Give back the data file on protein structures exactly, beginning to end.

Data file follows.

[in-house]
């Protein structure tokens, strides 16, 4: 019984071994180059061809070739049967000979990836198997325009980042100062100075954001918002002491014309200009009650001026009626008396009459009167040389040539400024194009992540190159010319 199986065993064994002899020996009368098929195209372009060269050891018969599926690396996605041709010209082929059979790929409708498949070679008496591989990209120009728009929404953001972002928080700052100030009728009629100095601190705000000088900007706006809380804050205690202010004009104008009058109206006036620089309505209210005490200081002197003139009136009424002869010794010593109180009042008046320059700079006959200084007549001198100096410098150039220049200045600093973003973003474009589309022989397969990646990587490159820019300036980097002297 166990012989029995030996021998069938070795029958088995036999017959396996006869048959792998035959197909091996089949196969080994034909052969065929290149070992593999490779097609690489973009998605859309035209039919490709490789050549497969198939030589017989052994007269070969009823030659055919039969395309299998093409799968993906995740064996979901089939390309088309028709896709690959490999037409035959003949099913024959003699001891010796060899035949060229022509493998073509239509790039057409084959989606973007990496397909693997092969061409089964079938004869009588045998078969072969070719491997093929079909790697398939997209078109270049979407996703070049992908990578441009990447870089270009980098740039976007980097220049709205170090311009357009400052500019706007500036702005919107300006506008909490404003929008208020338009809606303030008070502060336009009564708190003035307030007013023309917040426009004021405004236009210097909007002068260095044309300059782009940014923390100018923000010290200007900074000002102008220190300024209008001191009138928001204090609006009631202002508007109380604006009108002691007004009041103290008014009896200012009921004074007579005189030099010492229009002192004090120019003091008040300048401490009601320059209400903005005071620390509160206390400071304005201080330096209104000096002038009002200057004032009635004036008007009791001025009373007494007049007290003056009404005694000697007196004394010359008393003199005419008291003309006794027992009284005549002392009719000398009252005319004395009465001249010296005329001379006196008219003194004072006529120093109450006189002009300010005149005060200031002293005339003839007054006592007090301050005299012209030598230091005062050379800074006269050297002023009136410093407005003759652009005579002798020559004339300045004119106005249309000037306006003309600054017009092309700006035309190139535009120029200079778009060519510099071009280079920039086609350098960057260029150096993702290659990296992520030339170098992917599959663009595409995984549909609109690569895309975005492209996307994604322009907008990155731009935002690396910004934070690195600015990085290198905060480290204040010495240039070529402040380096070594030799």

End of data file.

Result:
[in-house]
């Protein structure tokens, strides 16, 4: 019984071994180059061809070739049967000979990836198997325009980042100062100075954001918002002491014309200009009650001026009626008396009459009167040389040539400024194009992540190159010319 199986065993064994002899020996009368098929195209372009060269050891018969599926690396996605041709010209082929059979790929409708498949070679008496591989990209120009728009929404953001972002928080700052100030009728009629100095601190705000000088900007706006809380804050205690202010004009104008009058109206006036620089309505209210005490200081002197003139009136009424002869010794010593109180009042008046320059700079006959200084007549001198100096410098150039220049200045600093973003973003474009589309022989397969990646990587490159820019300036980097002297 166990012989029995030996021998069938070795029958088995036999017959396996006869048959792998035959197909091996089949196969080994034909052969065929290149070992593999490779097609690489973009998605859309035209039919490709490789050549497969198939030589017989052994007269070969009823030659055919039969395309299998093409799968993906995740064996979901089939390309088309028709896709690959490999037409035959003949099913024959003699001891010796060899035949060229022509493998073509239509790039057409084959989606973007990496397909693997092969061409089964079938004869009588045998078969072969070719491997093929079909790697398939997209078109270049979407996703070049992908990578441009990447870089270009980098740039976007980097220049709205170090311009357009400052500019706007500036702005919107300006506008909490404003929008208020338009809606303030008070502060336009009564708190003035307030007013023309917040426009004021405004236009210097909007002068260095044309300059782009940014923390100018923000010290200007900074000002102008220190300024209008001191009138928001204090609006009631202002508007109380604006009108002691007004009041103290008014009896200012009921004074007579005189030099010492229009002192004090120019003091008040300048401490009601320059209400903005005071620390509160206390400071304005201080330096209104000096002038009002200057004032009635004036008007009791001025009373007494007049007290003056009404005694000697007196004394010359008393003199005419008291003309006794027992009284005549002392009719000398009252005319004395009465001249010296005329001379006196008219003194004072006529120093109450006189002009300010005149005060200031002293005339003839007054006592007090301050005299012209030598230091005062050379800074006269050297002023009136410093407005003759652009005579002798020559004339300045004119106005249309000037306006003309600054017009092309700006035309190139535009120029200079778009060519510099071009280079920039086609350098960057260029150096993702290659990296992520030339170098992917599959663009595409995984549909609109690569895309975005492209996307994604322009907008990155731009935002690396910004934070690195600015990085290198905060480290204040010495240039070529402040380096070594030799």